Debt, Debt, And More Debt

Recent figures from the Treasury Department shows that the national debt of the United States is now $13.665 trillion.  It is an unimaginably large amount.  In numeric form, it comes out to $13,665,000, 000,000. How are our kids and grandkids going to pay off such a huge sum?

There is plenty of blame to go around for this appalling debt predicament.  According to the Treasury Department, during President George W. Bush’s eight years in office, the national debt increased by $4.9 trillion.  During President Obama’s two years in office, the debt has increased by another $3 trillion.  Both parties bear responsibility — or more accurately, irresponsibility — for this glut of debt, which has turned the United States into a debtor nation and imposed soaring interest costs that will make it virtually impossible to balance our budget and pay down that debt in the future.

Everyone seems to agree that our debt and constant borrowing is unsustainable, but no one seems to be doing anything about it.  President Obama apparently is waiting for the recommendations of a bipartisan commission, and every other politician is too busy running for office to take any action.  The  lack of action on even basic appropriations bills this past session shows that, for this Congress, hard work and hard choices on the federal budget is just not a priority.

What does all of this mean for the upcoming election if you are a voter who, like me, thinks there is no more important issue for our nation than bringing the federal budget under control?  I think it gives rise to the “throw the bums out” view UJ noted in his recent post.  Democrats control the White House and have huge majorities in both Houses of Congress, and they’ve failed to take any meaningful action on what should be our highest priority.  Why not give the Republicans a chance and then, if they fail, try something else?  Nothing that has happened in the last two years indicates that a Democratic-controlled Congress will tackle federal spending or debt issues, and if we wait too much longer to do anything about the debt issue it may be too late.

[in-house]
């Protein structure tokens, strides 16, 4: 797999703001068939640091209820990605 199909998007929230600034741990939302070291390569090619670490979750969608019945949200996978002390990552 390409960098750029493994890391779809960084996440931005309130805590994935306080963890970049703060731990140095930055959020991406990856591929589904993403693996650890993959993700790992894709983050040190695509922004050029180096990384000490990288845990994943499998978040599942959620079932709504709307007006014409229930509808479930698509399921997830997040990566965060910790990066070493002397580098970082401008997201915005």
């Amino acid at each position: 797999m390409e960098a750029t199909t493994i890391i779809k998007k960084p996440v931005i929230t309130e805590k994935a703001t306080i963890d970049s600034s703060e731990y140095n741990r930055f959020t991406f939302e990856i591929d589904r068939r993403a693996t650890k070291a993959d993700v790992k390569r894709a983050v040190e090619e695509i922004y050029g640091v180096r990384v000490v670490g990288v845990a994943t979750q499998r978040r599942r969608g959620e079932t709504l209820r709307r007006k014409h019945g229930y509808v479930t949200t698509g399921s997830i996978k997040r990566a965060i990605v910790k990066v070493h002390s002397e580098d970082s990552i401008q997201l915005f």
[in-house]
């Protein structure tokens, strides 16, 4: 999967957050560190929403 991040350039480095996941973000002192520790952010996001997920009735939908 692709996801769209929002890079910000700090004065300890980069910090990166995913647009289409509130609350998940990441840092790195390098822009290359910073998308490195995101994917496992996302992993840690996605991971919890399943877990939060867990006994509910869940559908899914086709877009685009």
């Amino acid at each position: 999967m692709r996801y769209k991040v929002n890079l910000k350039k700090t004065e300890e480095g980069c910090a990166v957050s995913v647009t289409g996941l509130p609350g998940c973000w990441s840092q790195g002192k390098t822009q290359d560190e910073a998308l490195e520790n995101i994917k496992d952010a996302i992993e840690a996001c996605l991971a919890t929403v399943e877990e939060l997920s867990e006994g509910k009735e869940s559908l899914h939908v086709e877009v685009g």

Katrina’s Five-Year Anniversary

It’s the five-year anniversary of Hurricane Katrina.  The media usually cannot resist anniversaries, particularly when there is powerful film footage to show, and this one is no exception.  This CNN story on the anniversary is typical — a rehash of what happened, some hand-wringing about it, and plenty of retrospective blame being put on President Bush and the federal government, but curiously not much blame being apportioned to the State of Louisiana or the City of New Orleans itself.

I’m not sure what to make of such stories.  With Katrina, the federal government did not cover itself with glory in dealing with an enormous catastrophe, and neither did the state or city government.  People were marooned on the roofs of their homes, were not readily supplied with food and water, and could not be evacuated quickly from the hellish environs of the Superdome.  We learned that the federal government is a ponderous entity that does not move with lightning speed.  Was that unique to the Bush Administration?  Apparently not, because we recently saw a plodding, uncoordinated federal government make a similarly muddled response to the Gulf of Mexico oil spill.   Katrina also taught us that the Louisiana state government and the New Orleans city governments were corrupt, inept and seemingly hamstrung by politics.  Has anything changed in that regard?

If I had my way, every retrospective story on a disaster like Hurricane Katrina would focus not on what happened — we can safely leave that to historians — but on how things have changed to make sure that it doesn’t happen again.  No blame-shifting politicians or social scientists could be quoted.  Instead, facts would be the focus.  Have the levees been sufficiently strengthened?  Have cumbersome federal bureaucracies been streamlined to better deal with disasters?  Are evacuation plans reasonable and capable of being implemented?  If Katrina were to happen again today, would the results be any different?  If so, why?  Those are the tough questions that “retrospective” stories tend to leave unanswered.

Should The Bush Tax Cuts Be Extended?

Beginning on January 1, 2011, the tax cuts enacted under President Bush will expire and significant tax increases — affecting Americans of different income brackets and many American businesses, and involving income taxes, estate taxes, capital gains taxes, and other forms of federal taxes — will automatically take effect as a result.  The Springfield News-Sun has published a helpful chart showing the changes in income tax rates that will occur if the Bush tax cuts are not extended.

Now Republicans and some Democrats are raising questions about whether raising taxes in the midst of a recession makes much sense.  The Obama Administration, through Treasury Secretary Timothy Geithner, says the tax cuts on the highest-income Americans should be allowed to expire, and they should pay an even larger portion of their income to the federal government.  As the Springfield News-Sun chart indicates, higher earning Americans already pay a significantly higher percentage in income taxes to the federal government.